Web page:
Senators milk 2022 mileage from audit woes against governors



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The ambition to control county billions after the next general election has stirred a fresh wave of political tussles as senators and MPs position themselves to occupy the governor’s post.

The senators have particularly been accused of capitalising on the governors’ alleged failures to build their cases and political profiles ahead of the next polls.

Many of the legislators have made no secret of their ambitions in the 2022 elections, with governors accusing senators of using the Senate’s County Public Accounts and Investments Committee to wrest power from them.

Ideally, holders of the two offices should work together, but feuds between them appear to be driven by the highly charged 2022 politics.

And ironically, many of these governors and senators belong to the same party, but that is all they have in common.

The fiery sessions witnessed when governors honour summonses to answer to audit queries have pointed to this growing rift.

The political rivalry between Meru Governor Kiraitu Murungi and Senator Mithika Linturi played out during the questioning of the county boss over 2017/18 audit report. Both were elected on a Jubilee Party ticket.

The political allies-turned-foes were embroiled in bitter exchanges over the running of the county affairs.

Mr Murungi accused the senator, who had dismissed talk of running for the governor’s seat in 2022, of using audit reports to discredit his administration and advance his political interests.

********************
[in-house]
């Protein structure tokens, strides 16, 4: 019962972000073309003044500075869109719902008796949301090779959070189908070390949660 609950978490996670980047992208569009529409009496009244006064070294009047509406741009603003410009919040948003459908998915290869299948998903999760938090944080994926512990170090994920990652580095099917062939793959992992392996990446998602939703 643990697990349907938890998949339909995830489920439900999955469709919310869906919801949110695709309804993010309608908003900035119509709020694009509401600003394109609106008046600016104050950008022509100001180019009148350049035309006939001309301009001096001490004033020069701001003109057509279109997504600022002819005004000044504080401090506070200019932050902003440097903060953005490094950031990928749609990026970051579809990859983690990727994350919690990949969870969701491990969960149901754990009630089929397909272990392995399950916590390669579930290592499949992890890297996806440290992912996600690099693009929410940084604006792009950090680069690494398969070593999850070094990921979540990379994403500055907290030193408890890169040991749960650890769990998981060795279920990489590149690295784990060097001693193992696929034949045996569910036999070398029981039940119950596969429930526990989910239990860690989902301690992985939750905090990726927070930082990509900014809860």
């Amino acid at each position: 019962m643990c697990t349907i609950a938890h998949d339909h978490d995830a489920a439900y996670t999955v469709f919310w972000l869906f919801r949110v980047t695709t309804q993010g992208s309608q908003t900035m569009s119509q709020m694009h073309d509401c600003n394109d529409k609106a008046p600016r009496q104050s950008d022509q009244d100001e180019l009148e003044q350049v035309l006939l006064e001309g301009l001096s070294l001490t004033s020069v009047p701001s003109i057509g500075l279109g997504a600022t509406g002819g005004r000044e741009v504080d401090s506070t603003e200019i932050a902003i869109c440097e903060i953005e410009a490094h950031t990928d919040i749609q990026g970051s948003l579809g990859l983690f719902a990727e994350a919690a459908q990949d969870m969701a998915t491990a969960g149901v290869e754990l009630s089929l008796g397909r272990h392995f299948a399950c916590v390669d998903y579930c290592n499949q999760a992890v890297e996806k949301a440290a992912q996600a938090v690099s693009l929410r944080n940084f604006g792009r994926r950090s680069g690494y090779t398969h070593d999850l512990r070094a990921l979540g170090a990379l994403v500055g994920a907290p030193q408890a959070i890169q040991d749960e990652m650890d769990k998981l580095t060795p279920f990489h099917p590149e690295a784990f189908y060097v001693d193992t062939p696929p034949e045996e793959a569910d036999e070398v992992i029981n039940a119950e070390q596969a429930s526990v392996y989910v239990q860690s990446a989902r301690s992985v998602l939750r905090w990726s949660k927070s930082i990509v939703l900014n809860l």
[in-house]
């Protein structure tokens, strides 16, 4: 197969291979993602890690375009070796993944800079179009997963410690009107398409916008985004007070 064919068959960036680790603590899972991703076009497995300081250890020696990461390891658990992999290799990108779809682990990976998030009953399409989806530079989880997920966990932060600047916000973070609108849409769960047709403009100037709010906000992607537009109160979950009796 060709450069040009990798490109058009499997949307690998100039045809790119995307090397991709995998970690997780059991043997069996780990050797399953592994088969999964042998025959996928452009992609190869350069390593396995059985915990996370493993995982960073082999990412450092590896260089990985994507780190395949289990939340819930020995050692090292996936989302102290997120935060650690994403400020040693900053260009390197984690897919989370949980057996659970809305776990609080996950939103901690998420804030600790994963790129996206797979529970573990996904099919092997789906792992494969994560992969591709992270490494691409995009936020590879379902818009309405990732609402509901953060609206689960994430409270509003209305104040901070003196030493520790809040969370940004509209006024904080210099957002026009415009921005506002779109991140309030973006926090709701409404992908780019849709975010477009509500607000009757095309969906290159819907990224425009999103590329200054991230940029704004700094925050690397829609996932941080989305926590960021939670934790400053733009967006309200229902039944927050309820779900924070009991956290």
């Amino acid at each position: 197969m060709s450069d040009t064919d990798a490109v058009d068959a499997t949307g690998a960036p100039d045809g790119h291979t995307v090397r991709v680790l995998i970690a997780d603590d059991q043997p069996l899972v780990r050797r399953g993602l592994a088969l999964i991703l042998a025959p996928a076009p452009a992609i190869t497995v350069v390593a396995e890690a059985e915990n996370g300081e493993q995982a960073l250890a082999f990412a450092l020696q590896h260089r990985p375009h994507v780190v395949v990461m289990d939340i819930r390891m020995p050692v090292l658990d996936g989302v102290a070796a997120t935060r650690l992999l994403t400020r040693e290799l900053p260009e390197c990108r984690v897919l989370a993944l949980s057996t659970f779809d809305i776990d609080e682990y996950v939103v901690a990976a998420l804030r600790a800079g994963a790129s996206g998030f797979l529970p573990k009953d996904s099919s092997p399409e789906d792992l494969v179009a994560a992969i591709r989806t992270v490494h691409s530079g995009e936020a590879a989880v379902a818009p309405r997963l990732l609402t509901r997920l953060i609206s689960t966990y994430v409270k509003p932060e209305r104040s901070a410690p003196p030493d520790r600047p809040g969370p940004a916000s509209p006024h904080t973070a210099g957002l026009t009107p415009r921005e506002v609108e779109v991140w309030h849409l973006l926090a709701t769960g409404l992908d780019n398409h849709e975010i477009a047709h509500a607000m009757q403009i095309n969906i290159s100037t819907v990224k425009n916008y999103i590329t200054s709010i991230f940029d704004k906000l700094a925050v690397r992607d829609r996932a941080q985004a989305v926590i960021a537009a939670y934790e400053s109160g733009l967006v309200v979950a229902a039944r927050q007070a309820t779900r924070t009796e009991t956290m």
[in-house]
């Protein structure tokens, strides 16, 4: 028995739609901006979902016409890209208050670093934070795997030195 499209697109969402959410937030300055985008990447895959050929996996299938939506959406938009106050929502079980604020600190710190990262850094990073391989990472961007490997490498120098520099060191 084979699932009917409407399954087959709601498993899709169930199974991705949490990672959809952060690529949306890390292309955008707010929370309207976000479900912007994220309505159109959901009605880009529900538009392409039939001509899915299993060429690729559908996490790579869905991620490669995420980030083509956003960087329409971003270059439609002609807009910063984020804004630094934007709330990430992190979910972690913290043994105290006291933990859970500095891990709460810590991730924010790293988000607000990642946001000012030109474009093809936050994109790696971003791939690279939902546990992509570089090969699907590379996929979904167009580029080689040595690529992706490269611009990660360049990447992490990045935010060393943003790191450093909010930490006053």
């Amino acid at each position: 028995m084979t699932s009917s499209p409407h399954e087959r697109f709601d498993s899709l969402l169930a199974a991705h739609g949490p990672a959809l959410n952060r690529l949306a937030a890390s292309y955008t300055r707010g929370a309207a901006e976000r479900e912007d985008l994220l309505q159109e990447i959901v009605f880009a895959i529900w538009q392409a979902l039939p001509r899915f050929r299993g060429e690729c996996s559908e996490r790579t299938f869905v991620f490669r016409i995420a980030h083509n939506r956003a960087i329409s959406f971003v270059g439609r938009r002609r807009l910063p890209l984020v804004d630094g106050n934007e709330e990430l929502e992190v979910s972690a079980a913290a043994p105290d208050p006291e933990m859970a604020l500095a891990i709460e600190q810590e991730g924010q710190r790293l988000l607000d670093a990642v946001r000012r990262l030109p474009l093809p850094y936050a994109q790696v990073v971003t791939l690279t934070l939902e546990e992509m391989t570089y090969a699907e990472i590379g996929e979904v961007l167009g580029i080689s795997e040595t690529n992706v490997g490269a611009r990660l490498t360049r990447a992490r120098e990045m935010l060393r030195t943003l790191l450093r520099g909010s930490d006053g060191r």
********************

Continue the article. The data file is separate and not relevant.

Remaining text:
He claimed Mr Linturi wanted to unseat him in 2022 and used Ouko’s reports to fan political propaganda and incite the MCAs and residents against him.

Also, Murang’a Governor Mwangi wa Iria asked senators to cease politicising audit questions.

Appearing in the Senate, Mr Wa Iria, who is also the Council of Governors vice-chairperson, accused the committee members of trying to pin down governors on issues raised by the auditor-general to gain political mileage.

“The problem with some of you senators is that you pick issues and you want to drive them politically without allowing the due process to take place. Some of us governors become very frustrated when you become overly active and enthusiastic when you are grilling a governor and you do not do the same when we raise real devolution issues,” he said.

He spoke when he appeared before the committee where Murang’a Senator Irungu Kang’ata, whose name has featured in county political discussions as a possible gubernatorial candidate, was present.

The proceedings of the committee also nearly aborted when Isiolo Governor Mohamed Kuti and Senator Fatuma Dulo clashed over local politics. They were also elected on a Jubilee Party ticket.

In Nandi, differences between Governor Stephen Sang and Senator Kiprotich Cherargei resurfaced months after Deputy President William Ruto brokered a truce between them.

The two, who rode on the ruling party’s wave, have engaged in public exchanges over corruption and other allegations related to the running of the county.

The Senate committee has summoned 18 governors to respond to audit questions regarding the 2017/18 financial year expenditure.

They will investigate Embu, Lamu, Nairobi, Kiambu, Wajir, Migori, Homa Bay, Kisii, Taita Taveta and Murang’a governors.

Other counties listed in the summonses signed by Clerk of the Senate are Tana River, Meru, Isiolo, Turkana, Kirinyaga, Mombasa, Mombasa, West Pokot and Kilifi.

In 2015, a three-judge bench comprising justices Isaac Lenaola, Mumbi Ngugi and George Odunga said the Senate could summon governors to answer questions on county government finances.

They said the Senate was required to undertake its oversight role and summoning powers.

But Council of Governors Chairman Wycliffe Oparanya accused the committee members of using the anti-graft war to project themselves as potential candidates against the county bosses.


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